Good sound quality in high positions on a gut string

October 5, 2018, 9:52 AM · So I’ve been learning Paganini’s Caprice on gut strings (I’m crazy I know) and whenever I try to play the really high notes up on the e string, they just sound scratchy, rough or they don’t really speak as clearly as I want them to. So I was wondering if anyone has any advice.

Replies (10)

October 5, 2018, 11:40 AM · How do your scales sound on gut strings up high? It seems like you may be trying to do a lot of different stuff at once. I would work to get high notes in a simpler context if I was trying to get used to something new like that.
October 5, 2018, 1:03 PM · Well Christian, my scales as I go up in the high positions sound still scratchy and so I’m wondering if there’s something happening with the fmright arm or left hand that might help reduce the scratch and help the notes speak clearly. Does the bow need increase in speed and less pressure? Closer to the bridge?
Edited: October 5, 2018, 1:12 PM · I always had trouble with gut Es. Not sure if it was my bowing or the fact that I'd only have a good 2 hours to play on them before they frayed and snapped.
In any case, transitioning from synthetics takes time and effort. Slow down a bit and focus on getting good tone on each string. Just two octave scales up and down on each.
You'll eventually have a "eureka" moment.
October 5, 2018, 1:28 PM · Hi William,

I don't know the first thing about gut strings, but generally the higher up we play in position, the more the bow needs to go towards the bridge, and generally, as we go towards the bridge, we require more pressure. With too little pressure, you tend to get a sul ponticello (which literally means "on the bridge") effect which sounds like what you are describing.

It's really something you need to experiment with, and you should use your ear to guide you. Again, I don't know the nuances of gut strings, but I would personally find it counterproductive to be working these kinds of things out on gut strings if this was an issue that I also had on other strings. But if you want to work it out for yourself, then change just one variable at a time; You have distance from bridge, pressure and bow speed to choose from (and maybe some effect from your left hand too - For example, a wider vibrato lets you play louder without your tone breaking, but I would leave vibrato out of this for now). So try and leave 2 of the 3 variables the same, and focus on just changing, say, distance to the bridge, and see what happens. Then you can add other elements and see what gets you closer to the sound in your head.

Good luck! I'm sure others in addition to Cotton will have more good advice.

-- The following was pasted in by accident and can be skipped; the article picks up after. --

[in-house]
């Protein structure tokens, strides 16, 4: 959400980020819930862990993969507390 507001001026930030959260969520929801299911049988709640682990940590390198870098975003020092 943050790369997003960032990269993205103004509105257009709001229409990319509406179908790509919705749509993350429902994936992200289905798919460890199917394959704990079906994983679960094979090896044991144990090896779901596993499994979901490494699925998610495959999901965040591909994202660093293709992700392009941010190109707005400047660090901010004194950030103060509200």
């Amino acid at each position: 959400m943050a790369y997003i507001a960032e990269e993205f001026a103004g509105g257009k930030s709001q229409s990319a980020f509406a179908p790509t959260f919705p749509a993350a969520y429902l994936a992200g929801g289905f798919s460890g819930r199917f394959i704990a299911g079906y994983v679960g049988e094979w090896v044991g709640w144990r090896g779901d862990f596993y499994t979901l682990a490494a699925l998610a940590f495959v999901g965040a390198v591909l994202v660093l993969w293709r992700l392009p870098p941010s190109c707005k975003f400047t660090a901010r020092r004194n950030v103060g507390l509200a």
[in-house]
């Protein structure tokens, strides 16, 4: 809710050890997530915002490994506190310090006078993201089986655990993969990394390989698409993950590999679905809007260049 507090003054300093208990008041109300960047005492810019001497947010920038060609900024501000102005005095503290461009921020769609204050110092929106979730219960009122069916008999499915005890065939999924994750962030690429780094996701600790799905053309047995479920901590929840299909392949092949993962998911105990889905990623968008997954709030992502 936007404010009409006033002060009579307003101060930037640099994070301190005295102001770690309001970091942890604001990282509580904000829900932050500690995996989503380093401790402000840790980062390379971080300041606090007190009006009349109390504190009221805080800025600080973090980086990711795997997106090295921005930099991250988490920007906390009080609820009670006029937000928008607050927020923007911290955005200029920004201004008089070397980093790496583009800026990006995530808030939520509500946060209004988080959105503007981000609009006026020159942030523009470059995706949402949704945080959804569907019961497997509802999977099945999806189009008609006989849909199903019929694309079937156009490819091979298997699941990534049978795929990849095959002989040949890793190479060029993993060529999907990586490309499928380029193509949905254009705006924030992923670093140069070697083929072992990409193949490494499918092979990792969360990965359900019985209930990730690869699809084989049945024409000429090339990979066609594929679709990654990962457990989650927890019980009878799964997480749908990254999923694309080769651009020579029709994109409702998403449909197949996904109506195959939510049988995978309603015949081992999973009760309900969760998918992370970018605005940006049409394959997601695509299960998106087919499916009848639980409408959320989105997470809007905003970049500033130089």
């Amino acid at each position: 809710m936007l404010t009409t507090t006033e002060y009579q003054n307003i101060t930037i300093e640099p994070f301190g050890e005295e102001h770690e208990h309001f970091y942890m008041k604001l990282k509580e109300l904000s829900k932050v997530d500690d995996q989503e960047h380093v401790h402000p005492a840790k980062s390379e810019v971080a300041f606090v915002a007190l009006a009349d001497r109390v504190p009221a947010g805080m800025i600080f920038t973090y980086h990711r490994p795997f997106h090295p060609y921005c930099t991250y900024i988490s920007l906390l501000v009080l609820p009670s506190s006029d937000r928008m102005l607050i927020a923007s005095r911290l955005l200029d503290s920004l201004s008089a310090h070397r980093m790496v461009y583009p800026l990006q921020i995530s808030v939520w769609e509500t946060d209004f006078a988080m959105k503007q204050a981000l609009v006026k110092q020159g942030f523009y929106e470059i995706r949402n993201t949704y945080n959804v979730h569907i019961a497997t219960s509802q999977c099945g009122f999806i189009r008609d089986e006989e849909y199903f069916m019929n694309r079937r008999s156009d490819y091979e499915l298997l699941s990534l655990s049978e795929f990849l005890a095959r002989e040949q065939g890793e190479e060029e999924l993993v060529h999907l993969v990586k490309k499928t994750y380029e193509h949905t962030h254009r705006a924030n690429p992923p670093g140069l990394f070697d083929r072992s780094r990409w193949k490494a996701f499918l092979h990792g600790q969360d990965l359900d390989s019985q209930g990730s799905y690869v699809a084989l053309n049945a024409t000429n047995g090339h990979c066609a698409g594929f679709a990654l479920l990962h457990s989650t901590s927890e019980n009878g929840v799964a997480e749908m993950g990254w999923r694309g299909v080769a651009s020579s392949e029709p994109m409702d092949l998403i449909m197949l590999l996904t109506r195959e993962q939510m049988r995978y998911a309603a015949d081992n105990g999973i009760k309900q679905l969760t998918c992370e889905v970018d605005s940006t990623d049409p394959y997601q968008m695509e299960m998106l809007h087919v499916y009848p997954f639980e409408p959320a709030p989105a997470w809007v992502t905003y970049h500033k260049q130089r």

Edited: October 5, 2018, 6:54 PM · Update: today as a practiced, I noticed that the high notes speak more if I play closer to the bridge. I will later experiment with bow pressure and speed but today during rehearsal I played the higher notes pretty adequately so I will examine my technique more carefully and see what’s working. If anyone has any advice not mentioned at this point that would be much appreciated.
October 5, 2018, 7:47 PM · Yes, whether you are using gut or synthetics, you will get greater clarity closer to the bridge.

You need to experiment with your sounding point / speed / pressure with new string sets.

October 5, 2018, 11:40 PM · Perhaps also the angle of the bow hair (in every meaning, of course, but especially how flat the hairs are, or angled away from you).
Edited: October 6, 2018, 2:27 PM · In Baroque music it is rare to find a violin part going into the third octave on the E string, the second D on the E usually being the highest. I believe Bach's highest on the violin E was the second A.

With these points in mind, playing in high positions on a gut E is by no means insuperable if the advice of Lydia and others here is followed. When you master the technique you may very well find that ultra-high notes on a gut E have more "body" to them than those produced by the higher tension steel E.

I'd also experiment with a lower gauge gut E.

October 6, 2018, 6:08 PM · Playing techniques needed to change to take best advantage of synthetic strings, and the same would need to happen when going back in the other direction.
October 8, 2018, 2:01 AM · Trevor I totally agree. Although, gut Es don’t have the edgy, penetrating and piercing quality of steel they have the depth, color, and richness that one can never find on a steel E. Not to say they are quieter though. The gut strings are amazingly powerful on my instrument. Could still hear myself playing in a modern orchestra playing fortissimo.

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